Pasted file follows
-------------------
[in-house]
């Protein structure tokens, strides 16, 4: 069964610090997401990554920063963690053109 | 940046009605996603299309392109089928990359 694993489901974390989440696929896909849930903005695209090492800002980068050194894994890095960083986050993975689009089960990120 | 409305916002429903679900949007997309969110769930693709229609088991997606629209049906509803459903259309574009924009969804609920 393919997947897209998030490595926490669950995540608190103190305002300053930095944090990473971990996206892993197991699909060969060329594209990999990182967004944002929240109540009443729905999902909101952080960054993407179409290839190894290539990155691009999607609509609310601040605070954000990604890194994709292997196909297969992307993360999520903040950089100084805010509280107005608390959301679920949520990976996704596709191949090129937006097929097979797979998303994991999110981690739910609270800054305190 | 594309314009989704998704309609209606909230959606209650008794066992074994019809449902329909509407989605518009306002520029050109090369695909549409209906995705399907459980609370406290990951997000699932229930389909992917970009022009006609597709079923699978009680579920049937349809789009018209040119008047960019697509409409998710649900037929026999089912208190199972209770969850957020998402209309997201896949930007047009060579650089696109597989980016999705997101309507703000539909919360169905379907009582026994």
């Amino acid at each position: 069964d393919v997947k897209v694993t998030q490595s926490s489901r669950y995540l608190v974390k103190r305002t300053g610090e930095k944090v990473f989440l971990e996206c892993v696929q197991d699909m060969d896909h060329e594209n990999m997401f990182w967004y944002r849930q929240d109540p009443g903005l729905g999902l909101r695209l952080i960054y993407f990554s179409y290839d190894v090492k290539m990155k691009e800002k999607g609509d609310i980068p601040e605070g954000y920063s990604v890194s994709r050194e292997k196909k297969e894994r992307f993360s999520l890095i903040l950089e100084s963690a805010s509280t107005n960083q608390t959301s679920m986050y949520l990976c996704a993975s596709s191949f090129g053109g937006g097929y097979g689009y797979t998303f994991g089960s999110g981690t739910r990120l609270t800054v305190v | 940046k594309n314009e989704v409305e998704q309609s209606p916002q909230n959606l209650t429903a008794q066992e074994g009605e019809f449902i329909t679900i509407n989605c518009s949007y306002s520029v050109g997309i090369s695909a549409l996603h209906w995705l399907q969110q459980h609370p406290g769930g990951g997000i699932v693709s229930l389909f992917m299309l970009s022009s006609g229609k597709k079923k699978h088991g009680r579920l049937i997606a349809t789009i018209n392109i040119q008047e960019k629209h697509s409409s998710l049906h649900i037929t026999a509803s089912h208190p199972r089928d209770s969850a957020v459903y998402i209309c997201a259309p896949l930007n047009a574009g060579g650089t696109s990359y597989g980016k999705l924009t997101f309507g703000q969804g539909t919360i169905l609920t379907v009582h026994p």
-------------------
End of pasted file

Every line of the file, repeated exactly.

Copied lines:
[in-house]
């Protein structure tokens, strides 16, 4: 069964610090997401990554920063963690053109 | 940046009605996603299309392109089928990359 694993489901974390989440696929896909849930903005695209090492800002980068050194894994890095960083986050993975689009089960990120 | 409305916002429903679900949007997309969110769930693709229609088991997606629209049906509803459903259309574009924009969804609920 393919997947897209998030490595926490669950995540608190103190305002300053930095944090990473971990996206892993197991699909060969060329594209990999990182967004944002929240109540009443729905999902909101952080960054993407179409290839190894290539990155691009999607609509609310601040605070954000990604890194994709292997196909297969992307993360999520903040950089100084805010509280107005608390959301679920949520990976996704596709191949090129937006097929097979797979998303994991999110981690739910609270800054305190 | 594309314009989704998704309609209606909230959606209650008794066992074994019809449902329909509407989605518009306002520029050109090369695909549409209906995705399907459980609370406290990951997000699932229930389909992917970009022009006609597709079923699978009680579920049937349809789009018209040119008047960019697509409409998710649900037929026999089912208190199972209770969850957020998402209309997201896949930007047009060579650089696109597989980016999705997101309507703000539909919360169905379907009582026994």
């Amino acid at each position: 069964d393919v997947k897209v694993t998030q490595s926490s489901r669950y995540l608190v974390k103190r305002t300053g610090e930095k944090v990473f989440l971990e996206c892993v696929q197991d699909m060969d896909h060329e594209n990999m997401f990182w967004y944002r849930q929240d109540p009443g903005l729905g999902l909101r695209l952080i960054y993407f990554s179409y290839d190894v090492k290539m990155k691009e800002k999607g609509d609310i980068p601040e605070g954000y920063s990604v890194s994709r050194e292997k196909k297969e894994r992307f993360s999520l890095i903040l950089e100084s963690a805010s509280t107005n960083q608390t959301s679920m986050y949520l990976c996704a993975s596709s191949f090129g053109g937006g097929y097979g689009y797979t998303f994991g089960s999110g981690t739910r990120l609270t800054v305190v | 940046k594309n314009e989704v409305e998704q309609s209606p916002q909230n959606l209650t429903a008794q066992e074994g009605e019809f449902i329909t679900i509407n989605c518009s949007y306002s520029v050109g997309i090369s695909a549409l996603h209906w995705l399907q969110q459980h609370p406290g769930g990951g997000i699932v693709s229930l389909f992917m299309l970009s022009s006609g229609k597709k079923k699978h088991g009680r579920l049937i997606a349809t789009i018209n392109i040119q008047e960019k629209h697509s409409s998710l049906h649900i037929t026999a509803s089912h208190p199972r089928d209770s969850a957020v459903y998402i209309c997201a259309p896949l930007n047009a574009g060579g650089t696109s990359y597989g980016k999705l924009t997101f309507g703000q969804g539909t919360i169905l609920t379907v009582h026994p």